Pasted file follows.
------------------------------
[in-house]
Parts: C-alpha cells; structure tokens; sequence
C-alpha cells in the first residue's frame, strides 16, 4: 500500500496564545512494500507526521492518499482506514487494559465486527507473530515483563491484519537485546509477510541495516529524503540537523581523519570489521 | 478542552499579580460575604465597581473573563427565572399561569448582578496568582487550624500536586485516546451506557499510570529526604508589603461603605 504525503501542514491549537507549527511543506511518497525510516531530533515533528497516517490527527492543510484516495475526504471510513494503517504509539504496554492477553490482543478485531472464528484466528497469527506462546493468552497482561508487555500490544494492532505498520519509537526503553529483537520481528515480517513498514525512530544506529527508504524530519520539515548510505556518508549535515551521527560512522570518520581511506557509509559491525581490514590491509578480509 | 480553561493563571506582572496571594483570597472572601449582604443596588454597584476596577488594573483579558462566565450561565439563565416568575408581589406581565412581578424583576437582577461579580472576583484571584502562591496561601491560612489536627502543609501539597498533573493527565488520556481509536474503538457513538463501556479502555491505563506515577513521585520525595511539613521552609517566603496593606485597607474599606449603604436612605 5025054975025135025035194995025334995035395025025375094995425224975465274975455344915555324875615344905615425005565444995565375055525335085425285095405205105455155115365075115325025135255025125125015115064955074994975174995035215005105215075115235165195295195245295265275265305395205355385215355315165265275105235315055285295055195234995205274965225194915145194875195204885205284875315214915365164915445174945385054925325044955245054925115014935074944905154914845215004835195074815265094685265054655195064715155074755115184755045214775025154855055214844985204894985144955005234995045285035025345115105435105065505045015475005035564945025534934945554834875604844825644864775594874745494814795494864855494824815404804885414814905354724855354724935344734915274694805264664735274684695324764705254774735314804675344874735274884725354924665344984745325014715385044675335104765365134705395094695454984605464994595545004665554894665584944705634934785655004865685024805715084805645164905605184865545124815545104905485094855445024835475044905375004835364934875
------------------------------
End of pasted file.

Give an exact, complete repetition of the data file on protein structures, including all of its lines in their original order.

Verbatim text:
[in-house]
Parts: C-alpha cells; structure tokens; sequence
C-alpha cells in the first residue's frame, strides 16, 4: 500500500496564545512494500507526521492518499482506514487494559465486527507473530515483563491484519537485546509477510541495516529524503540537523581523519570489521 | 478542552499579580460575604465597581473573563427565572399561569448582578496568582487550624500536586485516546451506557499510570529526604508589603461603605 504525503501542514491549537507549527511543506511518497525510516531530533515533528497516517490527527492543510484516495475526504471510513494503517504509539504496554492477553490482543478485531472464528484466528497469527506462546493468552497482561508487555500490544494492532505498520519509537526503553529483537520481528515480517513498514525512530544506529527508504524530519520539515548510505556518508549535515551521527560512522570518520581511506557509509559491525581490514590491509578480509 | 480553561493563571506582572496571594483570597472572601449582604443596588454597584476596577488594573483579558462566565450561565439563565416568575408581589406581565412581578424583576437582577461579580472576583484571584502562591496561601491560612489536627502543609501539597498533573493527565488520556481509536474503538457513538463501556479502555491505563506515577513521585520525595511539613521552609517566603496593606485597607474599606449603604436612605 5025054975025135025035194995025334995035395025025375094995425224975465274975455344915555324875615344905615425005565444995565375055525335085425285095405205105455155115365075115325025135255025125125015115064955074994975174995035215005105215075115235165195295195245295265275265305395205355385215355315165265275105235315055285295055195234995205274965225194915145194875195204885205284875315214915365164915445174945385054925325044955245054925115014935074944905154914845215004835195074815265094685265054655195064715155074755115184755045214775025154855055214844985204894985144955005234995045285035025345115105435105065505045015475005035564945025534934945554834875604844825644864775594874745494814795494864855494824815404804885414814905354724855354724935344734915274694805264664735274684695324764705254774735314804675344874735274884725354924665344984745325014715385044675335104765365134705395094695454984605464994595545004665554894665584944705634934785655004865685024805715084805645164905605184865545124815545104905485094855445024835475044905375004835364934875